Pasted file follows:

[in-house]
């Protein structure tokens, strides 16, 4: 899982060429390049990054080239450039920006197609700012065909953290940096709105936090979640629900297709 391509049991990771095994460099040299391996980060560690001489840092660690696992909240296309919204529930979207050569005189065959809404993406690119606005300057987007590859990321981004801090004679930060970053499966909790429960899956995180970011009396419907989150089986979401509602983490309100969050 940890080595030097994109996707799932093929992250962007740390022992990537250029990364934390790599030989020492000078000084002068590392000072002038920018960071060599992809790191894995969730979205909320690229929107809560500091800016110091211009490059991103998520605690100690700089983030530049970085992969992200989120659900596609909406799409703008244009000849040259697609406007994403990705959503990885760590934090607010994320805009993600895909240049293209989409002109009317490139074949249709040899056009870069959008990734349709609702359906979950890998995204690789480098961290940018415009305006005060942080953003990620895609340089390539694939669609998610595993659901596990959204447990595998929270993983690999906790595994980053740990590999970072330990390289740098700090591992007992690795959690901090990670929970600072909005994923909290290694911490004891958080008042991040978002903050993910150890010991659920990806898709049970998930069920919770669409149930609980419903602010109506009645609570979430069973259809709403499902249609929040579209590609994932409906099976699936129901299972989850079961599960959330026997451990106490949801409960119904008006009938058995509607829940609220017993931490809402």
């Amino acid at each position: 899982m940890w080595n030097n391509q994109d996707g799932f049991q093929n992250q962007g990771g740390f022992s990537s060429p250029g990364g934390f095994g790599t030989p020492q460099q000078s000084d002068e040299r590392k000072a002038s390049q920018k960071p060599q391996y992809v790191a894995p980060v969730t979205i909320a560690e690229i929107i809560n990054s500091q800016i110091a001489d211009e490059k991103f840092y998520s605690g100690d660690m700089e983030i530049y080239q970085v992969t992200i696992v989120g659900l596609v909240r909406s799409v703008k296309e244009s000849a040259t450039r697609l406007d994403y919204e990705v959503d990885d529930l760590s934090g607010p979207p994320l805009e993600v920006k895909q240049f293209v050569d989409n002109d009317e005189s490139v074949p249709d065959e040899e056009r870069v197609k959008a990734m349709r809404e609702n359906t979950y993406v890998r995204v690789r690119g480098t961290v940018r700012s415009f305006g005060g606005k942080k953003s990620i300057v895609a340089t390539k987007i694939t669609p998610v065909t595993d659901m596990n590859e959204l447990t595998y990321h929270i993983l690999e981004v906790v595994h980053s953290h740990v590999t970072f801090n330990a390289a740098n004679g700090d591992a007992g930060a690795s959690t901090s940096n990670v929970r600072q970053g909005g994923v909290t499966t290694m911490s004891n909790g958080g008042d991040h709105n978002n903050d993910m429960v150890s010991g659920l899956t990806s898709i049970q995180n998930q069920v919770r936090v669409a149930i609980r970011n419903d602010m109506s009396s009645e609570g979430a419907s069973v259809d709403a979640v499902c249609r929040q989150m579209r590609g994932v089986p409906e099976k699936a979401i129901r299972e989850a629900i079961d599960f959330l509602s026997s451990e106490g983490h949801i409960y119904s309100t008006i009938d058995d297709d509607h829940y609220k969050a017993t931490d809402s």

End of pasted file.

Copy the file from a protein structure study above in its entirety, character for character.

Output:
[in-house]
């Protein structure tokens, strides 16, 4: 899982060429390049990054080239450039920006197609700012065909953290940096709105936090979640629900297709 391509049991990771095994460099040299391996980060560690001489840092660690696992909240296309919204529930979207050569005189065959809404993406690119606005300057987007590859990321981004801090004679930060970053499966909790429960899956995180970011009396419907989150089986979401509602983490309100969050 940890080595030097994109996707799932093929992250962007740390022992990537250029990364934390790599030989020492000078000084002068590392000072002038920018960071060599992809790191894995969730979205909320690229929107809560500091800016110091211009490059991103998520605690100690700089983030530049970085992969992200989120659900596609909406799409703008244009000849040259697609406007994403990705959503990885760590934090607010994320805009993600895909240049293209989409002109009317490139074949249709040899056009870069959008990734349709609702359906979950890998995204690789480098961290940018415009305006005060942080953003990620895609340089390539694939669609998610595993659901596990959204447990595998929270993983690999906790595994980053740990590999970072330990390289740098700090591992007992690795959690901090990670929970600072909005994923909290290694911490004891958080008042991040978002903050993910150890010991659920990806898709049970998930069920919770669409149930609980419903602010109506009645609570979430069973259809709403499902249609929040579209590609994932409906099976699936129901299972989850079961599960959330026997451990106490949801409960119904008006009938058995509607829940609220017993931490809402």
């Amino acid at each position: 899982m940890w080595n030097n391509q994109d996707g799932f049991q093929n992250q962007g990771g740390f022992s990537s060429p250029g990364g934390f095994g790599t030989p020492q460099q000078s000084d002068e040299r590392k000072a002038s390049q920018k960071p060599q391996y992809v790191a894995p980060v969730t979205i909320a560690e690229i929107i809560n990054s500091q800016i110091a001489d211009e490059k991103f840092y998520s605690g100690d660690m700089e983030i530049y080239q970085v992969t992200i696992v989120g659900l596609v909240r909406s799409v703008k296309e244009s000849a040259t450039r697609l406007d994403y919204e990705v959503d990885d529930l760590s934090g607010p979207p994320l805009e993600v920006k895909q240049f293209v050569d989409n002109d009317e005189s490139v074949p249709d065959e040899e056009r870069v197609k959008a990734m349709r809404e609702n359906t979950y993406v890998r995204v690789r690119g480098t961290v940018r700012s415009f305006g005060g606005k942080k953003s990620i300057v895609a340089t390539k987007i694939t669609p998610v065909t595993d659901m596990n590859e959204l447990t595998y990321h929270i993983l690999e981004v906790v595994h980053s953290h740990v590999t970072f801090n330990a390289a740098n004679g700090d591992a007992g930060a690795s959690t901090s940096n990670v929970r600072q970053g909005g994923v909290t499966t290694m911490s004891n909790g958080g008042d991040h709105n978002n903050d993910m429960v150890s010991g659920l899956t990806s898709i049970q995180n998930q069920v919770r936090v669409a149930i609980r970011n419903d602010m109506s009396s009645e609570g979430a419907s069973v259809d709403a979640v499902c249609r929040q989150m579209r590609g994932v089986p409906e099976k699936a979401i129901r299972e989850a629900i079961d599960f959330l509602s026997s451990e106490g983490h949801i409960y119904s309100t008006i009938d058995d297709d509607h829940y609220k969050a017993t931490d809402s």